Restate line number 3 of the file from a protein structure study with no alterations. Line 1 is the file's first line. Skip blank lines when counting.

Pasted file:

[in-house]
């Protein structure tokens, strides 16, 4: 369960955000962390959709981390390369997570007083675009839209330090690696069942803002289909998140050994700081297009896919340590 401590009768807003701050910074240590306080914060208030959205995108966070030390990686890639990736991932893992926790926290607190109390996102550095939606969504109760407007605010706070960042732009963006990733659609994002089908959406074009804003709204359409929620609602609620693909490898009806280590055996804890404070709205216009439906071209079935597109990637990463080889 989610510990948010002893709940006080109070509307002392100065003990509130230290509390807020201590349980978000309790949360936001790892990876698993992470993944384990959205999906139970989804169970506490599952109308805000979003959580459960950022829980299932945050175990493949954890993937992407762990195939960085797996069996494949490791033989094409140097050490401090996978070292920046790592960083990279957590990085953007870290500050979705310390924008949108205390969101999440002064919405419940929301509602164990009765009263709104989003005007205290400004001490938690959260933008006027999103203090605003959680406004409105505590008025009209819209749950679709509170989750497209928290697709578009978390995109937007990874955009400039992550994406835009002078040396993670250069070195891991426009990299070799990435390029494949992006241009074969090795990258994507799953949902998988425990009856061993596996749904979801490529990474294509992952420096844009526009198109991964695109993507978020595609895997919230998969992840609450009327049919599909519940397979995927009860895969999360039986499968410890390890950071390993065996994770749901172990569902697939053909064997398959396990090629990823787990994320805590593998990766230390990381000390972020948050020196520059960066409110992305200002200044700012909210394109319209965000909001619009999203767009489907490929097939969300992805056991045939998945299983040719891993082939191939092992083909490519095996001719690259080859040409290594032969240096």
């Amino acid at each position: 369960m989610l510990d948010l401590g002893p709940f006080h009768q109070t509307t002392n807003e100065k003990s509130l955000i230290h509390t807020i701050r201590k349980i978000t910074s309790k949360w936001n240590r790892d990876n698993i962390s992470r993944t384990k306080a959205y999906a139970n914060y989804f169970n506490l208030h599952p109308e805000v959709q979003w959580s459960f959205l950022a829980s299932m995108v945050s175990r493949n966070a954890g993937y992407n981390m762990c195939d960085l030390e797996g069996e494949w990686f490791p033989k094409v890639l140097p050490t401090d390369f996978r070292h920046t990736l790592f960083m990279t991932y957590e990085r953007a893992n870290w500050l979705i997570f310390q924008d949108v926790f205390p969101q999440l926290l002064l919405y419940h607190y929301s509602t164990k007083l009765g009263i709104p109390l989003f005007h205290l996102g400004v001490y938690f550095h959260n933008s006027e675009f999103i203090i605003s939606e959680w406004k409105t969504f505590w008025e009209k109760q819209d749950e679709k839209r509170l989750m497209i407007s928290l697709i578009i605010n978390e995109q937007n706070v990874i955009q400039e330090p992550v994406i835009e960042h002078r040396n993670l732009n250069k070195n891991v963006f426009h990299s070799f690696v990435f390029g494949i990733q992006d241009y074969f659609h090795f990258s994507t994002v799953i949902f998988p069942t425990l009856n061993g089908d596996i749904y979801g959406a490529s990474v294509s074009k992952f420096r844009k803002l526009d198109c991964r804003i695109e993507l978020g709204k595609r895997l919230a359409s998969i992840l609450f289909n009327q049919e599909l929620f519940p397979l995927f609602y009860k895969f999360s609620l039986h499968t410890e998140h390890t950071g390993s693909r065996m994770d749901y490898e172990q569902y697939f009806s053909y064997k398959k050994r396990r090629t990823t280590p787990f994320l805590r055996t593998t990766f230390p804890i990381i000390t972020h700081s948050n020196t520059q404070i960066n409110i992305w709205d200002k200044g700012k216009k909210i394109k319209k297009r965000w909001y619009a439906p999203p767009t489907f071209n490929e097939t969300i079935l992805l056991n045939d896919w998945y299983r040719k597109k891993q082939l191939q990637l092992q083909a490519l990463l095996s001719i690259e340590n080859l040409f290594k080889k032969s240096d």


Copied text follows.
């Amino acid at each position: 369960m989610l510990d948010l401590g002893p709940f006080h009768q109070t509307t002392n807003e100065k003990s509130l955000i230290h509390t807020i701050r201590k349980i978000t910074s309790k949360w936001n240590r790892d990876n698993i962390s992470r993944t384990k306080a959205y999906a139970n914060y989804f169970n506490l208030h599952p109308e805000v959709q979003w959580s459960f959205l950022a829980s299932m995108v945050s175990r493949n966070a954890g993937y992407n981390m762990c195939d960085l030390e797996g069996e494949w990686f490791p033989k094409v890639l140097p050490t401090d390369f996978r070292h920046t990736l790592f960083m990279t991932y957590e990085r953007a893992n870290w500050l979705i997570f310390q924008d949108v926790f205390p969101q999440l926290l002064l919405y419940h607190y929301s509602t164990k007083l009765g009263i709104p109390l989003f005007h205290l996102g400004v001490y938690f550095h959260n933008s006027e675009f999103i203090i605003s939606e959680w406004k409105t969504f505590w008025e009209k109760q819209d749950e679709k839209r509170l989750m497209i407007s928290l697709i578009i605010n978390e995109q937007n706070v990874i955009q400039e330090p992550v994406i835009e960042h002078r040396n993670l732009n250069k070195n891991v963006f426009h990299s070799f690696v990435f390029g494949i990733q992006d241009y074969f659609h090795f990258s994507t994002v799953i949902f998988p069942t425990l009856n061993g089908d596996i749904y979801g959406a490529s990474v294509s074009k992952f420096r844009k803002l526009d198109c991964r804003i695109e993507l978020g709204k595609r895997l919230a359409s998969i992840l609450f289909n009327q049919e599909l929620f519940p397979l995927f609602y009860k895969f999360s609620l039986h499968t410890e998140h390890t950071g390993s693909r065996m994770d749901y490898e172990q569902y697939f009806s053909y064997k398959k050994r396990r090629t990823t280590p787990f994320l805590r055996t593998t990766f230390p804890i990381i000390t972020h700081s948050n020196t520059q404070i960066n409110i992305w709205d200002k200044g700012k216009k909210i394109k319209k297009r965000w909001y619009a439906p999203p767009t489907f071209n490929e097939t969300i079935l992805l056991n045939d896919w998945y299983r040719k597109k891993q082939l191939q990637l092992q083909a490519l990463l095996s001719i690259e340590n080859l040409f290594k080889k032969s240096d």